n Cardiovascular Journal of Africa - Endothelial nitric oxide synthase levels and their response to exercise in patients with slow coronary flow
|Article Title||Endothelial nitric oxide synthase levels and their response to exercise in patients with slow coronary flow|
|© Publisher:||Clinics Cardive Publishing|
|Journal||Cardiovascular Journal of Africa|
|Affiliations||1 Adiyaman University Training and Research Hospital, Turkey, 2 Adiyaman University Training and Research Hospital, Turkey, 3 Inonu University, Turkey, 4 Inonu University, Turkey, 5 Inonu University, Turkey, 6 Inonu University, Turkey, 7 Inonu University, Turkey, 8 Malatya State Hospital, Turkey and 9 Mart University, Turkey|
|Publication Date||Oct 2013|
|Pages||355 - 359|
|Keyword(s)||Endothelial dysfunction, Endothelial nitric oxide synthase, Exercise, Rate-pressure product and Slow coronary flow|
Background: Endothelial dysfunction plays a key role in the aetiopathogenesis of slow coronary flow (SCF) even if there is no obstructive epicardial lesion. Reduced plasma levels of endothelial nitric oxide synthase (eNOS) are an important indicator of endothelial dysfunction. We aimed to determine plasma levels of eNOS and their relationship with exercise in patients with SCF.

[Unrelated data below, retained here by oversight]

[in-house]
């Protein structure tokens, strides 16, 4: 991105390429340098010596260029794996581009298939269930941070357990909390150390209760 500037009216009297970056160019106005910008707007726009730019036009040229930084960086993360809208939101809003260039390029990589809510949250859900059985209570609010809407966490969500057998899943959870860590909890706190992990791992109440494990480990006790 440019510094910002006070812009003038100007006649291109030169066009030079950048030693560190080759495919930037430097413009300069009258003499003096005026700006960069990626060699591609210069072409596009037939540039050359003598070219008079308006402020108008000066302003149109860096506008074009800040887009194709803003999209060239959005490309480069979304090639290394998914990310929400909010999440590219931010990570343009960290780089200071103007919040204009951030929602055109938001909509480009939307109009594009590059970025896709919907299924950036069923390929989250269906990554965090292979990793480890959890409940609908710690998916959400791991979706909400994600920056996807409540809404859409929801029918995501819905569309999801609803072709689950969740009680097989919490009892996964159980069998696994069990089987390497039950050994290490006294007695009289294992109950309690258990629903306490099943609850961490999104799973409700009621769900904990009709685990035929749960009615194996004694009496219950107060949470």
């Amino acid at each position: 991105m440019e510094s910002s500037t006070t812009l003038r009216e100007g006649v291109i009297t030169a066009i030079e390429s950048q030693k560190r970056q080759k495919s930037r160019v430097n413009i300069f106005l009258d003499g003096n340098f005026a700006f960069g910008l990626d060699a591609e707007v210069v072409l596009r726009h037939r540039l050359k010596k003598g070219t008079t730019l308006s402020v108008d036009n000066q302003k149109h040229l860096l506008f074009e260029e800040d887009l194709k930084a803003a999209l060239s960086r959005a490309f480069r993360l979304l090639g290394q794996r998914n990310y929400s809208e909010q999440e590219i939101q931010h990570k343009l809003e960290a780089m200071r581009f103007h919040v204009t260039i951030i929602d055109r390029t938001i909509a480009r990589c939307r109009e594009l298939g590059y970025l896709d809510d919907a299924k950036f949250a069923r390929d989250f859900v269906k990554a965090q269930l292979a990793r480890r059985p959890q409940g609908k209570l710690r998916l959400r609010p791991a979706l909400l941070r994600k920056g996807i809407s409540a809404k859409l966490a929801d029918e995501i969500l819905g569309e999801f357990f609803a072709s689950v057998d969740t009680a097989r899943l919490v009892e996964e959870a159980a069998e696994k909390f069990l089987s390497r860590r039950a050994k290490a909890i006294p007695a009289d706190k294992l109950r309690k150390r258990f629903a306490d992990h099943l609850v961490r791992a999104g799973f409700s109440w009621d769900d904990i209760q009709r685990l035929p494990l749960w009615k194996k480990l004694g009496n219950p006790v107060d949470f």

Methods: Twenty-two patients with SCF in at least one coronary artery and 17 healthy individuals were included in this study. The TIMI frame count method was used to determine SCF. Plasma levels of eNOS before and after effort were determined in the patient and control groups.
Results: Basal eNOS levels in the patient group were lower than in the control group (p = 0.040), and plasma eNOS levels after exercise decreased more significantly in the patient group compared to the control group (p = 0.002). Median decreases of eNOS in response to exercise were higher in the SCF group than in the control group (p < 0.001), and the decrease observed in the control group was not statistically significant (p = 0.35). There were significantly negative correlations between TIMI frame count and plasma levels of eNOS at baseline and after exercise (r = -0.51, p = 0.015, r = -0.58, p = 0.005, respectively). Moreover, there was also a positive correlation between the rate-pressure product and plasma levels of eNOS after exercise in patients with SCF (r = 0.494, p = 0.019).
Conclusion: Our findings indicate an important pathophysiological relationship between the severity of SCF in which endothelial dysfunction plays a role in its pathogenesis and the level of circulating plasma levels of eNOS.
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